View synonyms for catch


[ kach ]

verb (used with object)

, caught, catch·ing.
  1. to seize or capture, especially after pursuit: to catch a runaway horse.

    to catch a criminal;

    to catch a runaway horse.

    Synonyms: arrest, apprehend

    Antonyms: release

  2. to trap or ensnare:

    to catch a fish.

  3. to intercept and seize; take and hold (something thrown, falling, etc.): a barrel to catch rain.

    to catch a ball;

    a barrel to catch rain.

  4. to come upon suddenly; surprise or detect, as in some action:

    I caught him stealing the pumpkin.

  5. to receive, incur, or contract:

    to catch a cold.

  6. to be in time to get aboard (a train, boat, etc.).
  7. to lay hold of; grasp; clasp:

    He caught her in a warm embrace.

    Antonyms: release

  8. to grip, hook, or entangle:

    The sharp branches caught his clothing.

  9. to allow (something) to become gripped, hooked, snagged, or entangled:

    He caught his coat on a nail.

  10. to attract or arrest: His speech caught our attention.

    The painting caught his fancy.

    His speech caught our attention.

  11. to check or restrain suddenly (often used reflexively): He caught himself before he said the wrong thing.

    She caught her breath in surprise.

    He caught himself before he said the wrong thing.

  12. to see or attend:

    to catch a show.

  13. to strike; hit:

    The blow caught him on the head.

  14. to become inspired by or aware of:

    I caught the spirit of the occasion.

  15. to fasten with or as if with a catch:

    to catch the clasp on a necklace.

  16. to deceive:

    No one was caught by his sugary words.

  17. to attract the attention of; captivate; charm:

    She was caught by his smile and good nature.

    Synonyms: win, fascinate, enchant

  18. to grasp with the intellect; comprehend:

    She failed to catch his meaning.

  19. to hear clearly:

    We caught only snatches of their conversation.

  20. to apprehend and record; capture:

    The painting caught her expression perfectly.

  21. South Midland and Southern U.S. to assist at the birth of:

    The town doctor caught more than four hundred children before he retired.

verb (used without object)

, caught, catch·ing.
  1. to become gripped, hooked, or entangled:

    Her foot caught in the net.

  2. to overtake someone or something moving (usually followed by up, up with, or up to ).
  3. to take hold:

    The door lock doesn't catch.

  4. Baseball. to play the position of catcher:

    He catches for the Yankees.

  5. to become lighted; take fire; ignite:

    The kindling caught instantly.

  6. to become established, as a crop or plant, after germination and sprouting.


  1. the act of catching.

    Synonyms: arrest, apprehension, capture

  2. anything that catches, especially a device for checking motion, as a latch on a door.

    Synonyms: bolt, ratchet

  3. any tricky or concealed drawback:

    It seems so easy that there must be a catch somewhere.

  4. a slight, momentary break or crack in the voice.
  5. that which is caught, as a quantity of fish:

    The fisherman brought home a large catch.

  6. a person or thing worth getting, especially a person regarded as a desirable matrimonial prospect:

    My mother thinks Pat would be quite a catch.

  7. a game in which a ball is thrown from one person to another: to have a catch.

    to play catch;

    to have a catch.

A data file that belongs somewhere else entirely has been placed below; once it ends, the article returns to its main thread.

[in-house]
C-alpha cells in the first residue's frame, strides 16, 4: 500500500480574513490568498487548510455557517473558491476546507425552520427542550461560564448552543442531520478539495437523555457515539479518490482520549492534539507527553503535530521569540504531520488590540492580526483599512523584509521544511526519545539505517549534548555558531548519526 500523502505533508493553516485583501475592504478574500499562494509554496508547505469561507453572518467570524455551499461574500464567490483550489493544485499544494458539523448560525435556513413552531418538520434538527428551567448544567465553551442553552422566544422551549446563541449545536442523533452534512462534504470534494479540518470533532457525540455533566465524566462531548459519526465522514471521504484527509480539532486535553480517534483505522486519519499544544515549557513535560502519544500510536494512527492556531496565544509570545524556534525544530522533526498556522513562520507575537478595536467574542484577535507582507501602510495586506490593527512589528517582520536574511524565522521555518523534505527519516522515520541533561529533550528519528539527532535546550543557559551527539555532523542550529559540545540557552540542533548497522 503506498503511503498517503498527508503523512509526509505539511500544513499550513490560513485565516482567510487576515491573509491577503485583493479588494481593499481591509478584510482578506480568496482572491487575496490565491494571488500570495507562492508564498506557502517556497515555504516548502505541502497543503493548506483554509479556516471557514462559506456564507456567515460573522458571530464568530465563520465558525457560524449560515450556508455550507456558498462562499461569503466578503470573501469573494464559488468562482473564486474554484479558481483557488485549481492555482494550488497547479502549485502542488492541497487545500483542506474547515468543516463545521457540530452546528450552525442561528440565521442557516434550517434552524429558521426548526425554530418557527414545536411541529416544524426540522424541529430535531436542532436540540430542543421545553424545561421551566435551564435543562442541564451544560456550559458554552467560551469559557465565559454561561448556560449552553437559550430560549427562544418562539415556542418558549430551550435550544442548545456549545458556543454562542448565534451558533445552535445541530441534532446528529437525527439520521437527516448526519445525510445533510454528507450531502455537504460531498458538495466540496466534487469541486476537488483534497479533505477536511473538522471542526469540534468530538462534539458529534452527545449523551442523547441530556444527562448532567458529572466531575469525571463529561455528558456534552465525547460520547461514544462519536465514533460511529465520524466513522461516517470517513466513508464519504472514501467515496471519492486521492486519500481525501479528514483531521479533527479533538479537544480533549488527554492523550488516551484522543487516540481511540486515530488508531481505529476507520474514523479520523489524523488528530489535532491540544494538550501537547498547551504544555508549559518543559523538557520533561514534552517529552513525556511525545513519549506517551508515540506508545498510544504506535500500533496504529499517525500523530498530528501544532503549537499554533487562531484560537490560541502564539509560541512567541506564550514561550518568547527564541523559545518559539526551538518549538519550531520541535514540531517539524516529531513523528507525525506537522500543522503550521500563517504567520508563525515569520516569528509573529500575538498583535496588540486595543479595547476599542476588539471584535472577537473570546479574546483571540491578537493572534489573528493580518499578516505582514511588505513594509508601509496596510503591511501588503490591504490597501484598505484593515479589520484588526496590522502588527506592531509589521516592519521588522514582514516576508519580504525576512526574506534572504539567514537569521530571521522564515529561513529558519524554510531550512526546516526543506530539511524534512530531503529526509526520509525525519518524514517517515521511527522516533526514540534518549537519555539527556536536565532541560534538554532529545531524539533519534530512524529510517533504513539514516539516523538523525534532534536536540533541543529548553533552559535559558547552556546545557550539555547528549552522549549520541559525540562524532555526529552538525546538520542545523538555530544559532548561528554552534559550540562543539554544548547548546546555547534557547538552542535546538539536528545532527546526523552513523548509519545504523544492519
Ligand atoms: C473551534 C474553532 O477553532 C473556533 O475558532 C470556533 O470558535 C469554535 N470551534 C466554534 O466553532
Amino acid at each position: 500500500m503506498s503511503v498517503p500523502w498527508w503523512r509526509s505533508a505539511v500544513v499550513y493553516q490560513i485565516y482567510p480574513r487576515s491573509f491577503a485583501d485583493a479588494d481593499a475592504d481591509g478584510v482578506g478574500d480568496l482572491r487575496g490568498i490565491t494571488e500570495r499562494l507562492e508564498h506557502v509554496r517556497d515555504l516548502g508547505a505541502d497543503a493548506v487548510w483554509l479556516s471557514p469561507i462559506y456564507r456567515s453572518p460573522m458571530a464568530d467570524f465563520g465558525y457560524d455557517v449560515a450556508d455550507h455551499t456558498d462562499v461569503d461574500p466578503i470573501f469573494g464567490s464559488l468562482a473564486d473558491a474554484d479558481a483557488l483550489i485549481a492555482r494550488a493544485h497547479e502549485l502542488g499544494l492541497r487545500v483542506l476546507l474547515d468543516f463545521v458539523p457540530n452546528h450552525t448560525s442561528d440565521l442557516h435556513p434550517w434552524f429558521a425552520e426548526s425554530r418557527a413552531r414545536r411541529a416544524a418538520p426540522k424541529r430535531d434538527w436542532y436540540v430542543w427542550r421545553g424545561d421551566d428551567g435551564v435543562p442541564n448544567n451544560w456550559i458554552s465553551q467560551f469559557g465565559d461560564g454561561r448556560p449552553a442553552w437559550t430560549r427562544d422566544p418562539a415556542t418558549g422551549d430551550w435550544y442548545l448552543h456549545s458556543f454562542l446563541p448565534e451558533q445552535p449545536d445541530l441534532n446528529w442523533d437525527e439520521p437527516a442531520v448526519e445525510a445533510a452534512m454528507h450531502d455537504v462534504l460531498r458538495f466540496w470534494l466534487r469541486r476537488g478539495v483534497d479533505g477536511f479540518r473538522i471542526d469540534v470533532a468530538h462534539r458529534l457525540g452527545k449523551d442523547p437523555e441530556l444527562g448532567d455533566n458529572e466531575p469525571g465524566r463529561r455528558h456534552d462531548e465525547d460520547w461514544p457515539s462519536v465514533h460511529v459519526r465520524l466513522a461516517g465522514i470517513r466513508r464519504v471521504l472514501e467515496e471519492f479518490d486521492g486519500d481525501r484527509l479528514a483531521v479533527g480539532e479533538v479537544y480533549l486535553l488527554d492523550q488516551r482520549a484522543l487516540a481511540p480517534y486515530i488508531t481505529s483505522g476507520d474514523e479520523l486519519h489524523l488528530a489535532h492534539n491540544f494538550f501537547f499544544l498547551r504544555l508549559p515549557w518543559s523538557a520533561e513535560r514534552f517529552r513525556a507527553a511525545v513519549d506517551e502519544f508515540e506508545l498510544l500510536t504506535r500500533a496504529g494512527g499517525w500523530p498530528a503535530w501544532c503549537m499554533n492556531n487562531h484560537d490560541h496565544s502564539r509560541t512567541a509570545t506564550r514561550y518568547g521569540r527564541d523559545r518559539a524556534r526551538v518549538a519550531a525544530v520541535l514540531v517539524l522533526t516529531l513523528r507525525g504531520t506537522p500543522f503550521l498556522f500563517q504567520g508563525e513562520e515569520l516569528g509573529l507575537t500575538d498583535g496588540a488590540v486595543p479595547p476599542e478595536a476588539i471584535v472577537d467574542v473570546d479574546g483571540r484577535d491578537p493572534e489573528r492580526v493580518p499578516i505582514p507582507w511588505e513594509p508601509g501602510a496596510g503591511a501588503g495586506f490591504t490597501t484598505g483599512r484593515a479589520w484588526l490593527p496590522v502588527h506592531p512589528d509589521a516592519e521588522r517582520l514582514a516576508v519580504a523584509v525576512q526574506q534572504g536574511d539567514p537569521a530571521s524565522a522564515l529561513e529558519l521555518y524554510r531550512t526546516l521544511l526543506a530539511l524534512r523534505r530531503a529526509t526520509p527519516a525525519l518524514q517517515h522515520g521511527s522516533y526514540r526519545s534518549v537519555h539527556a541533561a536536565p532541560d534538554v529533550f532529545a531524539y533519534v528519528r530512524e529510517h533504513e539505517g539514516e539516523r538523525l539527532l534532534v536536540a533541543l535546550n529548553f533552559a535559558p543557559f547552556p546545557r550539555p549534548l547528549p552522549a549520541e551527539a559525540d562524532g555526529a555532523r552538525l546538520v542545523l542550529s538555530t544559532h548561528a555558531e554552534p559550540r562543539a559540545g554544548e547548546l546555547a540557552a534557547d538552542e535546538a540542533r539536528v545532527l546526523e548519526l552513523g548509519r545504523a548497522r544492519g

8. catches of a song.

  9. Music. a round, especially one in which the words are so arranged as to produce ludicrous effects.
  10. Sports. the catching and holding of a batted or thrown ball before it touches the ground.
  11. Rowing. the first part of the stroke, consisting of the placing of the oar into the water.
  12. Agriculture. the establishment of a crop from seed:

    a catch of clover.


verb phrase

  1. to grasp at eagerly; accept readily:

    He caught at the chance to get free tickets.

  2. Chiefly British. to catch or discover (a person) in deceit or an error.
    1. to become popular:

      That new song is beginning to catch on.

    2. to grasp mentally; understand:

      You'd think he'd catch on that he's boring us.

    3. New England. (in cooking) to scorch or burn slightly; sear:

      A pot roast is better if allowed to catch on.

    1. to lift or snatch suddenly:

      Leaves were caught up in the wind.

    2. to bring or get up to date (often followed by on or with ):

      to catch up on one's reading.

    3. to come up to or overtake (something or someone) (usually followed by with ):

      to catch up with the leader in a race.

    4. to become involved or entangled with:

      caught up in the excitement of the crowd.

    5. to point out to (a person) minor errors, untruths, etc. (usually followed by on ):

      We caught the teacher up on a number of factual details.

    6. Falconry. to capture for further training (a hawk that has been flown at hack).
    7. South Midland and Southern U.S. to harness (a horse or mule).


/ kætʃ /


  1. tr to take hold of so as to retain or restrain

    he caught the ball

  2. tr to take, seize, or capture, esp after pursuit
  3. tr to ensnare or deceive, as by trickery
  4. tr to surprise or detect in an act

    he caught the dog rifling the larder

  5. tr to reach with a blow

    the stone caught him on the side of the head

  6. tr to overtake or reach in time to board

    if we hurry we should catch the next bus

  7. tr to see or hear; attend

    I didn't catch the Ibsen play

  8. tr to be infected with

    to catch a cold

  9. to hook or entangle or become hooked or entangled

    her dress caught on a nail

  10. to fasten or be fastened with or as if with a latch or other device
  11. tr to attract or arrest

    she tried to catch his eye

  12. tr to comprehend

    I didn't catch his meaning

  13. tr to hear accurately

    I didn't catch what you said

  14. tr to captivate or charm